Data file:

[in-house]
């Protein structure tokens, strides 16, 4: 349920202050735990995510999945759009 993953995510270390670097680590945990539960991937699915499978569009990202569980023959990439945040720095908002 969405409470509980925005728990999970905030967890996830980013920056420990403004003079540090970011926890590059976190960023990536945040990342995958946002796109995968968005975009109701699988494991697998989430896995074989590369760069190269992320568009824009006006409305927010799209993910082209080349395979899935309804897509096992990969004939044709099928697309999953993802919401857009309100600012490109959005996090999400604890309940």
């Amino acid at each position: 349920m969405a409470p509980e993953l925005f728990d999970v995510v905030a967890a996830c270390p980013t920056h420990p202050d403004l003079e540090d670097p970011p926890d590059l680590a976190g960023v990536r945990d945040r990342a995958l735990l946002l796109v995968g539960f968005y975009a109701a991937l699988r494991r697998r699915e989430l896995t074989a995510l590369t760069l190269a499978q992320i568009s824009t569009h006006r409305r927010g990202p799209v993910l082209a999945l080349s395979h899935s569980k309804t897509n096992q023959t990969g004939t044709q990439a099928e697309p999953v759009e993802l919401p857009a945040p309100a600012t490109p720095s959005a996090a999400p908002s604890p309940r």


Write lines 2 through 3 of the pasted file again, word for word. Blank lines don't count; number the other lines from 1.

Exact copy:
């Protein structure tokens, strides 16, 4: 349920202050735990995510999945759009 993953995510270390670097680590945990539960991937699915499978569009990202569980023959990439945040720095908002 969405409470509980925005728990999970905030967890996830980013920056420990403004003079540090970011926890590059976190960023990536945040990342995958946002796109995968968005975009109701699988494991697998989430896995074989590369760069190269992320568009824009006006409305927010799209993910082209080349395979899935309804897509096992990969004939044709099928697309999953993802919401857009309100600012490109959005996090999400604890309940």
């Amino acid at each position: 349920m969405a409470p509980e993953l925005f728990d999970v995510v905030a967890a996830c270390p980013t920056h420990p202050d403004l003079e540090d670097p970011p926890d590059l680590a976190g960023v990536r945990d945040r990342a995958l735990l946002l796109v995968g539960f968005y975009a109701a991937l699988r494991r697998r699915e989430l896995t074989a995510l590369t760069l190269a499978q992320i568009s824009t569009h006006r409305r927010g990202p799209v993910l082209a999945l080349s395979h899935s569980k309804t897509n096992q023959t990969g004939t044709q990439a099928e697309p999953v759009e993802l919401p857009a945040p309100a600012t490109p720095s959005a996090a999400p908002s604890p309940r």